The Breakable & Unbreakable Rules of a 20 Something Professional

1. Don’t mess with the time card: If your job is supposed to be 9-5, then you work 9-5 (or, 5:15 or 5:30 in some cases); now, whatever you do during those hours can be semi-negotiable. Maybe you are in the off season and you really have nothing to do. Well, find something to do, even if it’s reading a book, because, especially if you are on salary, your company is paying you for those hours, and it might turn out that the secretary faints, has to get rushed off in the ambulance, and they need you to man the phones. You just never know. Of course, there are certain times when it’s ok to come in a little late, or leave a little early, but it becomes dangerous when not fulfilling your time card turns into a habit.

2. Do sign up for the stuff no one else wants to do: I am under the impression that no one should ever be too proud to take out the trash, clean the bathroom, or empty the refrigerator. We all use these spaces, and most jobs work under a sense of hierarchy; we give the new people the stuff no one else wants to do, because, at one time, we had to do that ourselves, and we want them to earn their position; as a new person in the company, you start at the bottom of the totem pole, and work your way up. In teaching, this often looks like getting the classes no one else wants to teach, or signing up for duties that no one else wants to sign up for (such as chaperoning dances, sponsoring clubs and activities, going to award nights). And, you do these things now so that you don’t have to do them later.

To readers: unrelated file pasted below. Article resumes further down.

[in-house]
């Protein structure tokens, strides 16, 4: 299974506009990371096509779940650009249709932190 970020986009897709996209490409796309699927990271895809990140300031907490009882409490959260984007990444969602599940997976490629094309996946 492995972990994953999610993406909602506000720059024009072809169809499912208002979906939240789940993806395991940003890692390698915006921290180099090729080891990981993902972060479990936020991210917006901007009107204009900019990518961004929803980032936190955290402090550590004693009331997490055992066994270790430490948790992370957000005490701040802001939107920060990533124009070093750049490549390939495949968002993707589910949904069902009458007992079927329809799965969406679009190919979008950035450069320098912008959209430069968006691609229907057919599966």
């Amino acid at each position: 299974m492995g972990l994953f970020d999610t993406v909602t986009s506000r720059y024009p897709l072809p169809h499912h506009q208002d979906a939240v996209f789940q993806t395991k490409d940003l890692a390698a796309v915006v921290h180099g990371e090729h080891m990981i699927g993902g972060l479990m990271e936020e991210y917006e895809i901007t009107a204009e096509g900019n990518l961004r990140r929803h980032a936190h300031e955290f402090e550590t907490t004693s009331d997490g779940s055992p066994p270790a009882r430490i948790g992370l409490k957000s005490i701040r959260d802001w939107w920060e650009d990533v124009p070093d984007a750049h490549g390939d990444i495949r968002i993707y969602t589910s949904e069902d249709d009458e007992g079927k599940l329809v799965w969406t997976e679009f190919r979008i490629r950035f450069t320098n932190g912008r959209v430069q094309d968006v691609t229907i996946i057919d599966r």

3. Don’t encroach on other people’s territory: If there was something going on before you got there, and someone has historically been in charge of something, don’t try to do it yourself. For example, if someone in your office is in charge of bringing in donuts to celebrate birthdays, and you decide one day, to bring in a cake on the same day, you are kind of disrupting the tradition that especially the person in charge of will not like. When I started the dance team at my school, the cheer team had already been in existence, and already had ‘territory’ over some of the traditions at school. So, I had to find a way to fit with them without stomping on their traditions, because they were there first.

4. Do make your own new territory: However, if there is something that someone is not doing, and a space for a new tradition, then by all means, take it. As a 20 Something professional, you have to establish yourself as an unexpendable figure, and one way of doing that is making yourself stand out in some kind of way. If no one starts the coffee pot in the morning, then that can be your new duty, a way to mark yourself as important and ambitious in the office. One of my favorite moments in my dance season is the boy-girl Valentine’s Day dance at halftime. The boys are always in a bad mood when I make them practice, and then feel like the king of the world when they get so much attention after their performances. And, since this was something new, something that wasn’t always stamped at the school, it was fair grounds for me to implement.

5. Don’t miss deadlines if it impacts someone else: I am also under the impression that if I want to slack on something, it should be something that no one else suffers from. In my job, if I don’t finish a lesson plan in time, no one is really going to know, because we will do something else instead, and then do the lesson next class. However, if I don’t submit grades in time, and the registrar has to walk to my room, track me down, and tell me I have two minutes to submit grades so that she can figure out who is graduating or not, then that becomes a problem, because I am stalling her job (and her ability to leave at 5). If I have to stay until 5:15 to make sure someone won’t suffer from my tardiness, then I need to do that.

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